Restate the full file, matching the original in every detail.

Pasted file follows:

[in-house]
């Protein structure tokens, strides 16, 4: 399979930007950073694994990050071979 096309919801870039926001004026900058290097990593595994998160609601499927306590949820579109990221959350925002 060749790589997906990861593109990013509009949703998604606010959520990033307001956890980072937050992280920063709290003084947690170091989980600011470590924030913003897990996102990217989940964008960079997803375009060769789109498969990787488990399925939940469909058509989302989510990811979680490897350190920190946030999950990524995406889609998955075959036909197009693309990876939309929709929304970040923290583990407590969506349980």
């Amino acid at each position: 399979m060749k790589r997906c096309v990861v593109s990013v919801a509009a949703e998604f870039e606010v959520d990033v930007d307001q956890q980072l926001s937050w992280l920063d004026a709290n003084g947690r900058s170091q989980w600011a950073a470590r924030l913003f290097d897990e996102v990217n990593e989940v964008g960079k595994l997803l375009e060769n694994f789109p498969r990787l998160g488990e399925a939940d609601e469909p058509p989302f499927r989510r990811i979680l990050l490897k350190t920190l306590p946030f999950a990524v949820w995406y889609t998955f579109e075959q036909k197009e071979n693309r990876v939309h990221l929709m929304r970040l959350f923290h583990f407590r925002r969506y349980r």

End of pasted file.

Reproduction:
[in-house]
């Protein structure tokens, strides 16, 4: 399979930007950073694994990050071979 096309919801870039926001004026900058290097990593595994998160609601499927306590949820579109990221959350925002 060749790589997906990861593109990013509009949703998604606010959520990033307001956890980072937050992280920063709290003084947690170091989980600011470590924030913003897990996102990217989940964008960079997803375009060769789109498969990787488990399925939940469909058509989302989510990811979680490897350190920190946030999950990524995406889609998955075959036909197009693309990876939309929709929304970040923290583990407590969506349980």
């Amino acid at each position: 399979m060749k790589r997906c096309v990861v593109s990013v919801a509009a949703e998604f870039e606010v959520d990033v930007d307001q956890q980072l926001s937050w992280l920063d004026a709290n003084g947690r900058s170091q989980w600011a950073a470590r924030l913003f290097d897990e996102v990217n990593e989940v964008g960079k595994l997803l375009e060769n694994f789109p498969r990787l998160g488990e399925a939940d609601e469909p058509p989302f499927r989510r990811i979680l990050l490897k350190t920190l306590p946030f999950a990524v949820w995406y889609t998955f579109e075959q036909k197009e071979n693309r990876v939309h990221l929709m929304r970040l959350f923290h583990f407590r925002r969506y349980r």